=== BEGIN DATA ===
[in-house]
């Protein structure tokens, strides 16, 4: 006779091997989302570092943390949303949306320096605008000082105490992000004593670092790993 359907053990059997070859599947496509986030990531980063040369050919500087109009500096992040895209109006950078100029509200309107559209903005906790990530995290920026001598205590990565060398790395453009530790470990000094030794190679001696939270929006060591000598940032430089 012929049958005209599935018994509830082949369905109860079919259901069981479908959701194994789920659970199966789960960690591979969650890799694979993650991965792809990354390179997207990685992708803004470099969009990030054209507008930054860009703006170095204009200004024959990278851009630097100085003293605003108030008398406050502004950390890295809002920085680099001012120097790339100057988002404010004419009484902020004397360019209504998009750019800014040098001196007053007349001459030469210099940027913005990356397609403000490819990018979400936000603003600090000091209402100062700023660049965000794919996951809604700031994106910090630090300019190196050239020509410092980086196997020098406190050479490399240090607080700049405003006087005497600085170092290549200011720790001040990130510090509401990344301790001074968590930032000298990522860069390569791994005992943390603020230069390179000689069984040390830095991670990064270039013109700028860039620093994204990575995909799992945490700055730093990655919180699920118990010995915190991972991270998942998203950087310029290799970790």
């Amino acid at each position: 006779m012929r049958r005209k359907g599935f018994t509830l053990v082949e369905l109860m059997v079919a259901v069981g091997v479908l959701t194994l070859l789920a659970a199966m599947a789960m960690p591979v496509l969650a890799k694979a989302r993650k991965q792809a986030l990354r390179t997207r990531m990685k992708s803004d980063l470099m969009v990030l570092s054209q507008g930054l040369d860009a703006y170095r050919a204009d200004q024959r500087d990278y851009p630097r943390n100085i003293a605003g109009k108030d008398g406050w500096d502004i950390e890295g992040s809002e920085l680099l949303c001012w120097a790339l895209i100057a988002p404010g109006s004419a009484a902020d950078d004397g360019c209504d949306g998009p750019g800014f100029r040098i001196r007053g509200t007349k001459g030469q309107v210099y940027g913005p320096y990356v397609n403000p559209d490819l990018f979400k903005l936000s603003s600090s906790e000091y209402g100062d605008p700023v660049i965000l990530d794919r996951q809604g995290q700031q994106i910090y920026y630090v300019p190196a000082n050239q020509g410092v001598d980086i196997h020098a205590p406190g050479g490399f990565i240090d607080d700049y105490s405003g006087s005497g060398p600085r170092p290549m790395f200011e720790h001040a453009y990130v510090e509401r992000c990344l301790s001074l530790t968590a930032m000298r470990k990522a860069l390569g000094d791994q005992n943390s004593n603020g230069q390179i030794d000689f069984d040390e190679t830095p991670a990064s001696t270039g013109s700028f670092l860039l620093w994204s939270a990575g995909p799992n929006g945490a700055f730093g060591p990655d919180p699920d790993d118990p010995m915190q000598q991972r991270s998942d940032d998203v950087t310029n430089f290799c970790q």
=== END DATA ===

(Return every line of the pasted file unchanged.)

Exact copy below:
[in-house]
């Protein structure tokens, strides 16, 4: 006779091997989302570092943390949303949306320096605008000082105490992000004593670092790993 359907053990059997070859599947496509986030990531980063040369050919500087109009500096992040895209109006950078100029509200309107559209903005906790990530995290920026001598205590990565060398790395453009530790470990000094030794190679001696939270929006060591000598940032430089 012929049958005209599935018994509830082949369905109860079919259901069981479908959701194994789920659970199966789960960690591979969650890799694979993650991965792809990354390179997207990685992708803004470099969009990030054209507008930054860009703006170095204009200004024959990278851009630097100085003293605003108030008398406050502004950390890295809002920085680099001012120097790339100057988002404010004419009484902020004397360019209504998009750019800014040098001196007053007349001459030469210099940027913005990356397609403000490819990018979400936000603003600090000091209402100062700023660049965000794919996951809604700031994106910090630090300019190196050239020509410092980086196997020098406190050479490399240090607080700049405003006087005497600085170092290549200011720790001040990130510090509401990344301790001074968590930032000298990522860069390569791994005992943390603020230069390179000689069984040390830095991670990064270039013109700028860039620093994204990575995909799992945490700055730093990655919180699920118990010995915190991972991270998942998203950087310029290799970790």
């Amino acid at each position: 006779m012929r049958r005209k359907g599935f018994t509830l053990v082949e369905l109860m059997v079919a259901v069981g091997v479908l959701t194994l070859l789920a659970a199966m599947a789960m960690p591979v496509l969650a890799k694979a989302r993650k991965q792809a986030l990354r390179t997207r990531m990685k992708s803004d980063l470099m969009v990030l570092s054209q507008g930054l040369d860009a703006y170095r050919a204009d200004q024959r500087d990278y851009p630097r943390n100085i003293a605003g109009k108030d008398g406050w500096d502004i950390e890295g992040s809002e920085l680099l949303c001012w120097a790339l895209i100057a988002p404010g109006s004419a009484a902020d950078d004397g360019c209504d949306g998009p750019g800014f100029r040098i001196r007053g509200t007349k001459g030469q309107v210099y940027g913005p320096y990356v397609n403000p559209d490819l990018f979400k903005l936000s603003s600090s906790e000091y209402g100062d605008p700023v660049i965000l990530d794919r996951q809604g995290q700031q994106i910090y920026y630090v300019p190196a000082n050239q020509g410092v001598d980086i196997h020098a205590p406190g050479g490399f990565i240090d607080d700049y105490s405003g006087s005497g060398p600085r170092p290549m790395f200011e720790h001040a453009y990130v510090e509401r992000c990344l301790s001074l530790t968590a930032m000298r470990k990522a860069l390569g000094d791994q005992n943390s004593n603020g230069q390179i030794d000689f069984d040390e190679t830095p991670a990064s001696t270039g013109s700028f670092l860039l620093w994204s939270a990575g995909p799992n929006g945490a700055f730093g060591p990655d919180p699920d790993d118990p010995m915190q000598q991972r991270s998942d940032d998203v950087t310029n430089f290799c970790q």